Communicating During Disasters
Before an emergency:
- Draft a family communication plan that details how you'll connect. This should include what methods you'll use and in what order. Always include an out-of-province contact in your plan. Long distance calls may get through when local lines are congested.
- Program family contacts into your mobile phone. Keep hard-copy lists in home, work and vehicle emergency kits.
- Keep mobile devices fully charged. Add extra chargers/batteries to all emergency kits.
- Teach everyone in your family to text. Texts may get through when phone calls won't.
- Consider social media options, like creating a closed Facebook group for family to check in before and during disasters.
- Think twice before pulling the plug on your analog phone. It doesn't require batteries and will work during extended power outages. Ask your service provider for details.
- Identify how your local authorities will share information during disasters. Subscribe to alerts where available.
- Research social media channels and mobile apps that provide critical information for your area, e.g. road closures and weather updates.
- If you don’t have a mobile phone, keep pre-paid phone cards in your home, car and vehicle emergency kits.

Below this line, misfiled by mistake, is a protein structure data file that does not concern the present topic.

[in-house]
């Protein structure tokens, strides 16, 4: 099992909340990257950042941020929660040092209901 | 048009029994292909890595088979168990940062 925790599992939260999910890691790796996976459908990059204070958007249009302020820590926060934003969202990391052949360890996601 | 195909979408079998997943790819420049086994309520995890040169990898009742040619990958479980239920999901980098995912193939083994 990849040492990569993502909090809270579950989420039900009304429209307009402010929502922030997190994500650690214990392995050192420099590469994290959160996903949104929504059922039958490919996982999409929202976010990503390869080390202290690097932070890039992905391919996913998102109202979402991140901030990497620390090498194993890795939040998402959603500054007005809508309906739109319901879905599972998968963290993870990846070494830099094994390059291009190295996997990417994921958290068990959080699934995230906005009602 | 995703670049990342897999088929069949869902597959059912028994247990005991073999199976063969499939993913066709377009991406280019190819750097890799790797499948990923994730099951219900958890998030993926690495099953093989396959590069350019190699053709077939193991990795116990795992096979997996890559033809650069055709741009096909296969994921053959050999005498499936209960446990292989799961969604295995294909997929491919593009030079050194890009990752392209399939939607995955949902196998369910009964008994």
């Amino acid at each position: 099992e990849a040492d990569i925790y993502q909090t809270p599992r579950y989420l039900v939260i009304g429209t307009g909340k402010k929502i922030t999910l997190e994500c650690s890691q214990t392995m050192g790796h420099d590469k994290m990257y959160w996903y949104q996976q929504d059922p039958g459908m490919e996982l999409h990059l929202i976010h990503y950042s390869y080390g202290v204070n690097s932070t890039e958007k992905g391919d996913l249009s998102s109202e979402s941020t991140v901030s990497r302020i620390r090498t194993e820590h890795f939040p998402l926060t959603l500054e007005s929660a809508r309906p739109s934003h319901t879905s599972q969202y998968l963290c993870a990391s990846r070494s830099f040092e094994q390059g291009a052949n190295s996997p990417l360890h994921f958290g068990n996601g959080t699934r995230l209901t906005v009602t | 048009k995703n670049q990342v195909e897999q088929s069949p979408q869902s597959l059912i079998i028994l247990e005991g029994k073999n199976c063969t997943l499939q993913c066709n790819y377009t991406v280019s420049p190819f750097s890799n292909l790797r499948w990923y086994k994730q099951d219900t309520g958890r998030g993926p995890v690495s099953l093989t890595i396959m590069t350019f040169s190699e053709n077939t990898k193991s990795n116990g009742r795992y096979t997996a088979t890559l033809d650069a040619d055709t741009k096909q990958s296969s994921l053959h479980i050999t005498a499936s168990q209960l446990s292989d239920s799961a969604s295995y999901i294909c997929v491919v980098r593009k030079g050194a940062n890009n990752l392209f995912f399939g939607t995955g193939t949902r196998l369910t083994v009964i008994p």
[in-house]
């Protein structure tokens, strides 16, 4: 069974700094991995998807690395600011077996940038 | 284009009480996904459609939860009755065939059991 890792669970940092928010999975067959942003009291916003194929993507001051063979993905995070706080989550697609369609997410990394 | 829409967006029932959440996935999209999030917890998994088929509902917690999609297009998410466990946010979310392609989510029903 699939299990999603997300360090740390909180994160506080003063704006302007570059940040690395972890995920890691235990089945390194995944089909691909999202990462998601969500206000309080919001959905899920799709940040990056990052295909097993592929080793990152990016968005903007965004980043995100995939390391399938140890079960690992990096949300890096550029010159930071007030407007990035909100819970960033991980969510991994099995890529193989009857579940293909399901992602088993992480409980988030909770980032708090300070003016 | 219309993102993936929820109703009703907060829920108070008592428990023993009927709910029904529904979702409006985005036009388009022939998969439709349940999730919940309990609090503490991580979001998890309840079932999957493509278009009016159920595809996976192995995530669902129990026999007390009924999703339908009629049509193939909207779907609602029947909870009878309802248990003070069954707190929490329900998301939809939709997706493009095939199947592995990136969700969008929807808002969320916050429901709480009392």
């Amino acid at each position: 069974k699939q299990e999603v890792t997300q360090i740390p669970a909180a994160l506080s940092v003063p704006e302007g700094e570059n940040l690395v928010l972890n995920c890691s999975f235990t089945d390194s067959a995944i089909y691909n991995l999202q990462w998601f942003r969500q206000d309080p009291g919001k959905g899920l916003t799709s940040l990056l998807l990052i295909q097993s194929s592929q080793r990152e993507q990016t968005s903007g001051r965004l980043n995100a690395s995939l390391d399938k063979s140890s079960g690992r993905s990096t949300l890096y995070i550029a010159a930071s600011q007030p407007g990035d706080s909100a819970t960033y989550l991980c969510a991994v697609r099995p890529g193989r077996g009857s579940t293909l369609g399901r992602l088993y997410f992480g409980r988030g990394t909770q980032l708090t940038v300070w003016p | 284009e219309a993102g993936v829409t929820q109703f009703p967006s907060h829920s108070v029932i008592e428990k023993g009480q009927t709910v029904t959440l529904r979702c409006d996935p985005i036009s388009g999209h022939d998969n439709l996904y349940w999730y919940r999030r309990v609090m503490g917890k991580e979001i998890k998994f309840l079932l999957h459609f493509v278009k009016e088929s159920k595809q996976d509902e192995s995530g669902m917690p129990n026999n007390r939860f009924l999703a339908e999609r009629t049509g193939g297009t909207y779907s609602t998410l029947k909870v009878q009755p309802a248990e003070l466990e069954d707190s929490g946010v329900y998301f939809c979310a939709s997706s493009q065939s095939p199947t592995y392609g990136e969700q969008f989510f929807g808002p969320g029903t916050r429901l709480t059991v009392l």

- Have a hand-crank or battery-operated radio to monitor news reports.
- Consider purchasing Satellite Emergency Notification Devices (SEND) for key family members.
During an emergency:
- Text, email and social media are best. Data-based services are less likely to experience major interruptions and require less battery power than a phone call.
- Keep calls and texts short and sweet to reduce network congestion.
- Don’t call 9-1-1 unless a life is at stake.
- Don’t waste battery life on mobile games, apps and videos. Dim your screen to preserve power for critical communication.
- Forward your home phone to your mobile phone if you’re forced to evacuate.
- If you have an answering service or machine, update your message with your status and location.
- Expect communication gaps. Depending on the size of the disaster, even texts will be delayed. Trust that everyone is following your plan.